Collaborating with Funchess also led to a seriously pop moment in the long and storied discography of Adult. "Shannon got obsessed with wanting a bass on the song," Kuperus says.
"We were halfway through the album and it seemed like all the songs were longer in nature and we consciously thought we would really like to have a three-minute pop song," Miller says. The result is "Stop (and Start Again)," a call-and-response burner that while different in tone does not feel out of place in the greater context of the dark clattering that populates the majority of the album.
"Everyone had different methods. Adult. has such a long history and investigated the way we work so much we have a very developed understanding of who we are — we were able to be flexible and learn from everyone else. Some people liked to work long shifts, some people want breaks every couple hours to go to a coffee shop or bar. Lun*na Menoh came in with a Fluxus sheet."
Kuperus adds, "She had the most unique way of approaching songwriting: starting with a visual concept and writing from that. It's something that our personal projects have touched on but never for Adult."
"The song 'Uncomfortable Positions,' what was on her sheet," Miller says. "She said, 'I have a concept for this song. We have to get in uncomfortable positions and sing the lyrics.'"
Victoria Keddie and Scott Kiernan of New York's E.S.P. TV happened to be in town during Lun*na's stay. "We asked E.S.P. TV if they would come be our guest audience for our live performance of the recording," Kuperus says. "They came and sat in the basement for 10 minutes while we did this impromptu performance piece." Miller adds, "We shot the music video and did the song in one take."
The other collaboration with Menoh is the slowly warping spiral of "Into the Drum." "That came out of a failure," Kuperus says.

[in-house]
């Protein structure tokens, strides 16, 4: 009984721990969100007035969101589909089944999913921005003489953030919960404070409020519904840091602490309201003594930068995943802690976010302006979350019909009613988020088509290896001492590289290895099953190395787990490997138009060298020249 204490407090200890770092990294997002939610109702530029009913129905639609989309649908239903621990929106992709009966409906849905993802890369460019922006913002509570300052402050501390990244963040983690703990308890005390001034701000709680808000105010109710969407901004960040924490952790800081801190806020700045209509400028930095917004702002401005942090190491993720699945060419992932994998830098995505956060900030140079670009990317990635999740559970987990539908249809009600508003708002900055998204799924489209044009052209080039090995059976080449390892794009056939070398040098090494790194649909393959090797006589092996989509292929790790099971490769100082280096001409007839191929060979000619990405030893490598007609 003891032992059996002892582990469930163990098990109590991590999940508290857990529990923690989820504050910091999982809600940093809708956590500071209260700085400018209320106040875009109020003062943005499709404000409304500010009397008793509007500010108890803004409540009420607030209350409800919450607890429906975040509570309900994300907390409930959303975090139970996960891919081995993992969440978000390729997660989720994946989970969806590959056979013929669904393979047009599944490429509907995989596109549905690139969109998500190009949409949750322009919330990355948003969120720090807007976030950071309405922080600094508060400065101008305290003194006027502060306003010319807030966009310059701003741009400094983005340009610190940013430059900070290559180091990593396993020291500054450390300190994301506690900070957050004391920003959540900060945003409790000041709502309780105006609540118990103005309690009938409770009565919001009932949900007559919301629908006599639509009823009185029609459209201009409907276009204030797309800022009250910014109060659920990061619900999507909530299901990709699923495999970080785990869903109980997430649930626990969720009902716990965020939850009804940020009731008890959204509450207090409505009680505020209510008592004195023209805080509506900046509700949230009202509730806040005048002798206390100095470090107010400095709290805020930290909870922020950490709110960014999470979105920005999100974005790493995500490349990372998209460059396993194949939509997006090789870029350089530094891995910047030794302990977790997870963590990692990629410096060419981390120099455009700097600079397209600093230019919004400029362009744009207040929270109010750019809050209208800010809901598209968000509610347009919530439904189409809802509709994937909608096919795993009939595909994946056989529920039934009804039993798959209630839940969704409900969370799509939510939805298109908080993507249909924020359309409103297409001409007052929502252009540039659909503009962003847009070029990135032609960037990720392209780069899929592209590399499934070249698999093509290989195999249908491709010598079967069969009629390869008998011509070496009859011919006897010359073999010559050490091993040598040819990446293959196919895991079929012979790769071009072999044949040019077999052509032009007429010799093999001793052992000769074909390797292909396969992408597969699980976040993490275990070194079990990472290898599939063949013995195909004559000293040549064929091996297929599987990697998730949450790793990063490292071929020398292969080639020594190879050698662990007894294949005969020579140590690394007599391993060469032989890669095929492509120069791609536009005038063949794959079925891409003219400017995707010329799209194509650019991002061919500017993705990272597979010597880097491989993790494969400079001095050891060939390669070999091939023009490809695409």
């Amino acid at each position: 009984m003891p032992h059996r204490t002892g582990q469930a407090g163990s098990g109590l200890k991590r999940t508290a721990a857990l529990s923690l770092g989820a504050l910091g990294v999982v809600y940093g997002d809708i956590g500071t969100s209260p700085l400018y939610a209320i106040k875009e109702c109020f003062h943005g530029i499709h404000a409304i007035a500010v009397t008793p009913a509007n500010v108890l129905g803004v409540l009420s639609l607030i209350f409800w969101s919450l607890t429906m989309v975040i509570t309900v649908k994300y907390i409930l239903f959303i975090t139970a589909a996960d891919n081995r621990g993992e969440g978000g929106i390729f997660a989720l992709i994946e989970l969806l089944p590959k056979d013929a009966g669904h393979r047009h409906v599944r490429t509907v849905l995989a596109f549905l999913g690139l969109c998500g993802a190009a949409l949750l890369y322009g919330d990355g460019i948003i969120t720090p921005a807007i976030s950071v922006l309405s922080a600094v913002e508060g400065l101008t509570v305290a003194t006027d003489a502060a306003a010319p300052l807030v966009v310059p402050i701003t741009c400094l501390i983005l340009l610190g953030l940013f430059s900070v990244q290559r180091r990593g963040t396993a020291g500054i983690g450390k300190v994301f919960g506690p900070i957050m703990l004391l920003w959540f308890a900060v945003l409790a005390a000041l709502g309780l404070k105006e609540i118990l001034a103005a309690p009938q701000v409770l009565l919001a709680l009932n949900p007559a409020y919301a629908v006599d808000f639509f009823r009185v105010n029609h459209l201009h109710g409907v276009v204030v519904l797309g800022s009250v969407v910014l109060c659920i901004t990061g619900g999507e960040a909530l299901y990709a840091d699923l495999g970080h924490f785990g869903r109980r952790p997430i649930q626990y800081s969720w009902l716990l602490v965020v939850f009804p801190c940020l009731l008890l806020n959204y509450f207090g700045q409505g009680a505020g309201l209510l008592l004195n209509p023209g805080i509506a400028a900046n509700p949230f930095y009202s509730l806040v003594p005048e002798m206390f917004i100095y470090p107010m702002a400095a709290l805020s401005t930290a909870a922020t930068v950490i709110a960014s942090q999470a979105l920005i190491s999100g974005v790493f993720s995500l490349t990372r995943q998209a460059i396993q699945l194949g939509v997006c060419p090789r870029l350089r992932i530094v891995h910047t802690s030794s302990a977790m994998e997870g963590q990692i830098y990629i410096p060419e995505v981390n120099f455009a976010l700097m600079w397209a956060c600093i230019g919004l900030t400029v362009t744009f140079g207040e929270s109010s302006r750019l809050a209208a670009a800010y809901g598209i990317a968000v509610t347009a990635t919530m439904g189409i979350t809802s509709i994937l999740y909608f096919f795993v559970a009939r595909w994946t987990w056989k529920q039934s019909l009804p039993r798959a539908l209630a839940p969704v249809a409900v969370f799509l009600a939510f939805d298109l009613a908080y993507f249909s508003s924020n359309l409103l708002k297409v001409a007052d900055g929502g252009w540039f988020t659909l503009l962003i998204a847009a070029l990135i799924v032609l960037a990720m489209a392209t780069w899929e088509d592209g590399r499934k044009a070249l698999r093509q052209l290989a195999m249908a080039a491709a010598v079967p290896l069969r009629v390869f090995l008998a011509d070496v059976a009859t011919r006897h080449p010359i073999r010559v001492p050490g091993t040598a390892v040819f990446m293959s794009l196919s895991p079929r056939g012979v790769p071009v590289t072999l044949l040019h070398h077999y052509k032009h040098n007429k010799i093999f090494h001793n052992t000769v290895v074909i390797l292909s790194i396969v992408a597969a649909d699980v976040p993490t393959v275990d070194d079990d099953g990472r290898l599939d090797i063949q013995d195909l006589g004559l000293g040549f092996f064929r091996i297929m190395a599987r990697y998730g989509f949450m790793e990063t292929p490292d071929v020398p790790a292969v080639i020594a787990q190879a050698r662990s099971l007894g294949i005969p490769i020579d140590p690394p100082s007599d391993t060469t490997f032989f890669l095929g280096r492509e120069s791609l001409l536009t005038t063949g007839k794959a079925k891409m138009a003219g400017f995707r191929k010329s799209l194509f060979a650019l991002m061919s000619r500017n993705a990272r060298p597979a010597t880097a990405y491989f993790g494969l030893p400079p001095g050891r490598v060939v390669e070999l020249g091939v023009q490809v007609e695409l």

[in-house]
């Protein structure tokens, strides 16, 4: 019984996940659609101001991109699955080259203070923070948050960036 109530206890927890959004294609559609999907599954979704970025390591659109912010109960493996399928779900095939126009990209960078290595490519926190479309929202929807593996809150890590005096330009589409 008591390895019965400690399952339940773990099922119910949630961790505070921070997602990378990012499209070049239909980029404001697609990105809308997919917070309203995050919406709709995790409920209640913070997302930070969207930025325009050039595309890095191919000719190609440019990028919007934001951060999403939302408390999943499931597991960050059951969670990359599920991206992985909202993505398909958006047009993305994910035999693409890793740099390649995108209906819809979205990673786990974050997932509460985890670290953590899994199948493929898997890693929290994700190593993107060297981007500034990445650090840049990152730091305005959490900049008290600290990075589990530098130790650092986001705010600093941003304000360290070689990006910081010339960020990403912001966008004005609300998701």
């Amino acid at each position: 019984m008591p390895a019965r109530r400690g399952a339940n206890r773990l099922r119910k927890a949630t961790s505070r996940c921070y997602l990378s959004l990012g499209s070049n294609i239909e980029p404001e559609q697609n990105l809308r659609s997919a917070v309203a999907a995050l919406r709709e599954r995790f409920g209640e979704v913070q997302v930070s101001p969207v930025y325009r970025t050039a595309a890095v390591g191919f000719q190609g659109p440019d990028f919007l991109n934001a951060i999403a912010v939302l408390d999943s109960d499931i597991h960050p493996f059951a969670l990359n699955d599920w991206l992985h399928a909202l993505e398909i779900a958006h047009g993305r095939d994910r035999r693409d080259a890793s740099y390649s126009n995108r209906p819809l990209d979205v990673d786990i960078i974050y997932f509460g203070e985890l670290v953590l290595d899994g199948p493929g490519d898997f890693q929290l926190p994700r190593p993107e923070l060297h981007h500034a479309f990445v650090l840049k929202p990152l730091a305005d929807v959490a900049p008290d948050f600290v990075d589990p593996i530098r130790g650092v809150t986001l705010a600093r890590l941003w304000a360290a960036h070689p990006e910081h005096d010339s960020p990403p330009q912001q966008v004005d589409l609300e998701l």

"Nicola and Lun*na were working on a piece that Lun*na came up with where they screamed a list of adjectives at a wall to get a strange reverb," Miller says. "They screamed face to face and we made a great video but the song wasn't coming together. I took a loop from it and thought it was good."
Kuperus says Lun*na immediately wanted to scat over top. Miller started five minutes of looping, adding additional sections while Lun*na ran wild, eventually recording 25 minutes of improvised vocals. Eventually Lun*na stopped singing and asked, "Was I doing a terrible job?" The vocal take made for the longest editing session of the record.
Conversely, some collaborations came quick and on the cheap: the crushing cold electronics-meets-Miami bass of "We Are a Mirror" with Nitzer Ebb's Douglas J. McCarthy was recorded in four hours on New Year's Eve.
"It was a magical moment of turning on an analog sequencer and programming the 808," Miller says. "Douglas recorded vocals in one take with an SM58. The next day, we thought there was no way that it was as good as we thought it was, but we went back to re-record the vocals with the good microphone and couldn't capture that same energy. We imagined that artists with such rich and long histories would be annoyed that there isn't a vocal booth but everyone came from a DIY ethos."
Michael Gira of SWANS was the last artist to confirm his part in the project but his schedule was so slammed that Adult. had to file for an extension on the grant. Delaying until it was almost too late, they finally wrote him and said there were no hard feelings but they didn't think he was going to be able to do it. He replied immediately, "Nope, let's do it," and rushed to Detroit. Things clicked quickly.
"Dorit Chrysler asked if we were happy with the song 'Inexhaustible.' She said, 'Does it sound like Adult. to you?' That's not a concern for our project," Miller says. "We can go in any direction. She was trying to keep with the Adult. sound and wanted a break from having theremin in everything.
"What's wild about her and her theremin is that when she sings it sounds like a theremin. You can't tell what is theremin and what is her voice."
Where blackened feelings take turns niggling at or pervading the sessions, there is an inherent lightness too. "Every morning with Dorit was a gift," Miller says. "We put an amp in her bedroom and she would warm up playing classical music and Satie.
"It was the best way to wake up."
The cohesiveness of Detroit House Guests is in the sound: confusion, paranoia, darkness, fright. It brings to mind the loss of identity — or at least the gravity of house guests staying for an extended spell and upsetting the natural order.
In the end, it's a fairly monumental task that Nicola Kuperus and Adam Lee Miller took on, one that would have cost an inordinate amount more in terms of time, money, and manpower.
"It was an experiment, a really interesting psychological thing to experience," Kuperus says. "We gained a tremendous amount of growth. It changed the way we approach everything now. I feel humbled and enlightened. It's a gift as an artist to go through that kind of experience."
Adult.'s new album Detroit House Guests is out now via Mute Records and available in finer record stores, Internet stores, and streaming services.